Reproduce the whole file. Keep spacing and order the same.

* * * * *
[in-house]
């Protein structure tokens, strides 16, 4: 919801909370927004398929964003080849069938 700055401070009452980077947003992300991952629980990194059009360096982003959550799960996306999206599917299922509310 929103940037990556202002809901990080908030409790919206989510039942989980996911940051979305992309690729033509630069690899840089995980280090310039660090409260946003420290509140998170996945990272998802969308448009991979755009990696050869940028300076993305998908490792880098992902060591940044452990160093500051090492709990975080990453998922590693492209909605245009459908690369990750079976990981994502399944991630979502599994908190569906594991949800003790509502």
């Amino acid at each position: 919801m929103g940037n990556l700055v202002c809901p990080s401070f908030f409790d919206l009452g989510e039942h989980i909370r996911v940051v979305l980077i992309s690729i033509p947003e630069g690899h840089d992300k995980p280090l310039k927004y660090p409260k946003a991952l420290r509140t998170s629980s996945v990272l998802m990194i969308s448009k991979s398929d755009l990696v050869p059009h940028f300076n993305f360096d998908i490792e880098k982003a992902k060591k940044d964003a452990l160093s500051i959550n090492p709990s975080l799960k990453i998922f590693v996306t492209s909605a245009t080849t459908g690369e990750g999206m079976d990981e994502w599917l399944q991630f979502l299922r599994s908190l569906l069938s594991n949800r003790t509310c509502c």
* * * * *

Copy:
[in-house]
């Protein structure tokens, strides 16, 4: 919801909370927004398929964003080849069938 700055401070009452980077947003992300991952629980990194059009360096982003959550799960996306999206599917299922509310 929103940037990556202002809901990080908030409790919206989510039942989980996911940051979305992309690729033509630069690899840089995980280090310039660090409260946003420290509140998170996945990272998802969308448009991979755009990696050869940028300076993305998908490792880098992902060591940044452990160093500051090492709990975080990453998922590693492209909605245009459908690369990750079976990981994502399944991630979502599994908190569906594991949800003790509502």
């Amino acid at each position: 919801m929103g940037n990556l700055v202002c809901p990080s401070f908030f409790d919206l009452g989510e039942h989980i909370r996911v940051v979305l980077i992309s690729i033509p947003e630069g690899h840089d992300k995980p280090l310039k927004y660090p409260k946003a991952l420290r509140t998170s629980s996945v990272l998802m990194i969308s448009k991979s398929d755009l990696v050869p059009h940028f300076n993305f360096d998908i490792e880098k982003a992902k060591k940044d964003a452990l160093s500051i959550n090492p709990s975080l799960k990453i998922f590693v996306t492209s909605a245009t080849t459908g690369e990750g999206m079976d990981e994502w599917l399944q991630f979502l299922r599994s908190l569906l069938s594991n949800r003790t509310c509502c």